Highbury Fields School
phone: 020 72881888
headteacher: Ms Gladys Berry
746 pupils capacity: 97% full
720 girls 100%
Last updated: June 18, 2014
Secondary — Community School
- Education phase
- Establishment type
- Community School
- Establishment #
- OSGB coordinates
- Easting: 531721, Northing: 185476
- GPS coordinates
- Latitude: 51.553, Longitude: -0.10153
- Accepting pupils
- 11—18 years old
- Census date
- Jan. 16, 2014
- Ofsted last inspection
- Jan. 18, 2012
- Region › Const. › Ward
- London › Islington North › Highbury West
- Urban > 10k - less sparse
- Admissions policy
- Main specialism
- Science (Operational)
- High performing leading options
- Leading Edge
- Sixth form
- Has a sixth form
- Free school meals %
- Learning provider ref #
- 0.2 miles Drayton Park Primary School N51PJ (335 pupils)
- 0.3 miles St Joan of Arc RC Primary School N52UX (432 pupils)
- 0.3 miles Highbury Grove School N52EQ (1129 pupils)
- 0.3 miles Samuel Rhodes MLD School N52EG (85 pupils)
- 0.4 miles Highbury Quadrant Primary School N52DP (372 pupils)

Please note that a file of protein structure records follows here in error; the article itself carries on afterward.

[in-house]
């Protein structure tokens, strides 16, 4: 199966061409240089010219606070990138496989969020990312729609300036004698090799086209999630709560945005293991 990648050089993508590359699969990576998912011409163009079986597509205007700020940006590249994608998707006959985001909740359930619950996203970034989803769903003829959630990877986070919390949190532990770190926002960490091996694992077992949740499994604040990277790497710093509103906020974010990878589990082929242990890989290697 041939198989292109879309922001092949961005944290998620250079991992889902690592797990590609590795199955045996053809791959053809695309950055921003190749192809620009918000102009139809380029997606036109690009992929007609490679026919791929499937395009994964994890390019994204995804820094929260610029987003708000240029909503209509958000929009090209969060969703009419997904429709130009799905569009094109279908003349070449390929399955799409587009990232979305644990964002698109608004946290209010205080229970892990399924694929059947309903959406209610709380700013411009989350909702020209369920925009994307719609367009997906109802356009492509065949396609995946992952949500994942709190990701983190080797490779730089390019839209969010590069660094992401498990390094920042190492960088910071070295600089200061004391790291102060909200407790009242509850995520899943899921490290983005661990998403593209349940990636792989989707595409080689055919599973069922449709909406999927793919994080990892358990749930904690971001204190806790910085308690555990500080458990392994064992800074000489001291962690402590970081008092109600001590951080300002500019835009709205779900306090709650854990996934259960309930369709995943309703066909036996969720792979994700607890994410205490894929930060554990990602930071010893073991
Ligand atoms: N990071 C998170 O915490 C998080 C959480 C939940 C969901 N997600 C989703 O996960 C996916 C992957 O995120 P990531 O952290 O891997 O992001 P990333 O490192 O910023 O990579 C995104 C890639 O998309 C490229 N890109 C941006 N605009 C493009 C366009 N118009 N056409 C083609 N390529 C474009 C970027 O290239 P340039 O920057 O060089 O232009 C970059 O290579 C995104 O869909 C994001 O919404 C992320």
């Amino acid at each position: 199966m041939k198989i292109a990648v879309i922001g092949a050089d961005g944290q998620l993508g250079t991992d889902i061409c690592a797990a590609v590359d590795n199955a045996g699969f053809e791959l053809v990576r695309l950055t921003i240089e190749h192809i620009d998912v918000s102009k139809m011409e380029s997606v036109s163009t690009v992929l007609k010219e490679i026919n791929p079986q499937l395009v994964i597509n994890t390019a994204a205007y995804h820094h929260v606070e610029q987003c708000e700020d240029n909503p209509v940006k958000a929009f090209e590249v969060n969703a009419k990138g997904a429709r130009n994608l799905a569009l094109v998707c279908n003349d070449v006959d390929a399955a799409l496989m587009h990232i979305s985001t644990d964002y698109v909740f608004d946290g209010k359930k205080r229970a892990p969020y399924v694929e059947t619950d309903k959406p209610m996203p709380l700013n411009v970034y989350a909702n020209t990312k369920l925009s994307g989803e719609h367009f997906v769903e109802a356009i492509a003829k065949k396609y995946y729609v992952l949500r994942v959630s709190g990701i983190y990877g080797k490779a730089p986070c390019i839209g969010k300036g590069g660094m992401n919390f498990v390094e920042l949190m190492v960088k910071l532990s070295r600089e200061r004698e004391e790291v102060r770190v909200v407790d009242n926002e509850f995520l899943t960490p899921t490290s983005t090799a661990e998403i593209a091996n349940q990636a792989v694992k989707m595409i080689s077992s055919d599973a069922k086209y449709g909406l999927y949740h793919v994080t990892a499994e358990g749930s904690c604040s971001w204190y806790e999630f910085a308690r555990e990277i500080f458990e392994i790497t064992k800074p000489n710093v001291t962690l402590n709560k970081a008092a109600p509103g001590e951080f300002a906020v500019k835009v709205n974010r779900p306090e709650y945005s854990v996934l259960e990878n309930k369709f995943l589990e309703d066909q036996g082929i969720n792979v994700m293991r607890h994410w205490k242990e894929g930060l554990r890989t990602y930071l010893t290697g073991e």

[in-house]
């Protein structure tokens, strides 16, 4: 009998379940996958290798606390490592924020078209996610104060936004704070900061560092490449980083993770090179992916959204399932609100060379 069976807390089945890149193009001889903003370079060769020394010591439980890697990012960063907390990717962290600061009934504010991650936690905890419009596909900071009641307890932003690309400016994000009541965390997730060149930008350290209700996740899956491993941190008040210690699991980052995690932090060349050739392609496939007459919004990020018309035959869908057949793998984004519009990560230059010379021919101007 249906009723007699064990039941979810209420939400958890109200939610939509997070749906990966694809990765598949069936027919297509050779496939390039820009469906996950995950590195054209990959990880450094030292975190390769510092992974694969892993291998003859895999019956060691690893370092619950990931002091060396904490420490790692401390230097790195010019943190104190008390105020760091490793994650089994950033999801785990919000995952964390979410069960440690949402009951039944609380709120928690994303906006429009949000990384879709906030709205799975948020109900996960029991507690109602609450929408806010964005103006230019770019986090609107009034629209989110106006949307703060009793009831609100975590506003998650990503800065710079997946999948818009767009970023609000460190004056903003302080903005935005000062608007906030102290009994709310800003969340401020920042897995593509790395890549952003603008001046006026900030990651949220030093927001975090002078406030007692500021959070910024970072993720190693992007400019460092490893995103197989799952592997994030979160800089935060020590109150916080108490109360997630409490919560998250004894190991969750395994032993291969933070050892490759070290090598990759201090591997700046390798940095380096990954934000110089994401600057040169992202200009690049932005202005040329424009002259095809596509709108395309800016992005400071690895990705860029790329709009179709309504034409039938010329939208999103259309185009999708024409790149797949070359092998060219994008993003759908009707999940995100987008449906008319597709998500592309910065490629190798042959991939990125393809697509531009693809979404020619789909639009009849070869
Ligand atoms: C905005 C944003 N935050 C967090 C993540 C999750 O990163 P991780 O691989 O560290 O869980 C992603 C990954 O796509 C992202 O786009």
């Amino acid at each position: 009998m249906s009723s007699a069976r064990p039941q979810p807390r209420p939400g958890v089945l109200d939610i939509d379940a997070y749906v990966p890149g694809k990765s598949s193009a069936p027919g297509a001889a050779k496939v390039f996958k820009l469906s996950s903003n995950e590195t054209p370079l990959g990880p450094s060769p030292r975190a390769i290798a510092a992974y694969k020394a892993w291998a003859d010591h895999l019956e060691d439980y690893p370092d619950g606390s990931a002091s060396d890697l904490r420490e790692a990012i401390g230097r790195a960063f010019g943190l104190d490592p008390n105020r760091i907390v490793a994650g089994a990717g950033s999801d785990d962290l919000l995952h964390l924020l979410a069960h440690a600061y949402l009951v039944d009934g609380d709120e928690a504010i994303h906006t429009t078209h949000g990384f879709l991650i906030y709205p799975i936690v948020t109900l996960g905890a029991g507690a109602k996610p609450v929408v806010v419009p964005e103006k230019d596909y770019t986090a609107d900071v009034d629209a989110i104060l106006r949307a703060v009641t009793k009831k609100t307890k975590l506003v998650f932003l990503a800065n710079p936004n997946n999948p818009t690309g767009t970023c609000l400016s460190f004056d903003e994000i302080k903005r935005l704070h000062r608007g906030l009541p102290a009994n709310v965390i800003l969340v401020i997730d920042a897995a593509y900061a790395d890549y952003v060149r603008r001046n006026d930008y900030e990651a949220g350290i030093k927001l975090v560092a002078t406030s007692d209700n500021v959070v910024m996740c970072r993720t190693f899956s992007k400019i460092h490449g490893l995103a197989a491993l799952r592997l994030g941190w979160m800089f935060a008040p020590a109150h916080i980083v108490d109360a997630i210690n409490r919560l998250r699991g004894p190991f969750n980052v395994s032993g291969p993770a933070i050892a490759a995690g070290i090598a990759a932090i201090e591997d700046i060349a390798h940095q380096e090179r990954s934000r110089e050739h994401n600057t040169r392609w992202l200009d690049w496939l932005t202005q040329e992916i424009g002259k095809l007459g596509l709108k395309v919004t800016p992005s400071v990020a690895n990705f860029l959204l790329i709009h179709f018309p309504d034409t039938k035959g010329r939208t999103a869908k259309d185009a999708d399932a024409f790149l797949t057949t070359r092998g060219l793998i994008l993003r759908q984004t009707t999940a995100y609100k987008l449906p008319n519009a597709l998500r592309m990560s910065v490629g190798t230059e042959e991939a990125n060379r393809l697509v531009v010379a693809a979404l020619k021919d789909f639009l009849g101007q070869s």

- 0.4 miles St John's Highbury Vale CofE Primary School N51DL (206 pupils)
- 0.4 miles London Metropolitan University N78DB
- 0.4 miles University of North London N78DB
- 0.4 miles St Mary Magdalene Academy: the Courtyard N78LT (15 pupils)
- 0.5 miles Ring Cross Primary School N78EE
- 0.5 miles Canonbury Junior School N12UT
- 0.5 miles Canonbury Infants' School N12UT
- 0.5 miles Gillespie Primary School N51LH (238 pupils)
- 0.5 miles Sacred Heart Catholic Primary School N78JN (407 pupils)
- 0.5 miles St Mary Magdalene CofE Primary School N78PG
- 0.5 miles Primrose Independent School N52TE
- 0.5 miles Canonbury Primary School N12UT (467 pupils)
- 0.5 miles St Mary Magdalene Academy N78PG (1182 pupils)
- 0.6 miles New River College Secondary N78RH (78 pupils)
- 0.6 miles Lough Road Class Base (Central) N78RH
- 0.6 miles Laycock Primary School N11SW (420 pupils)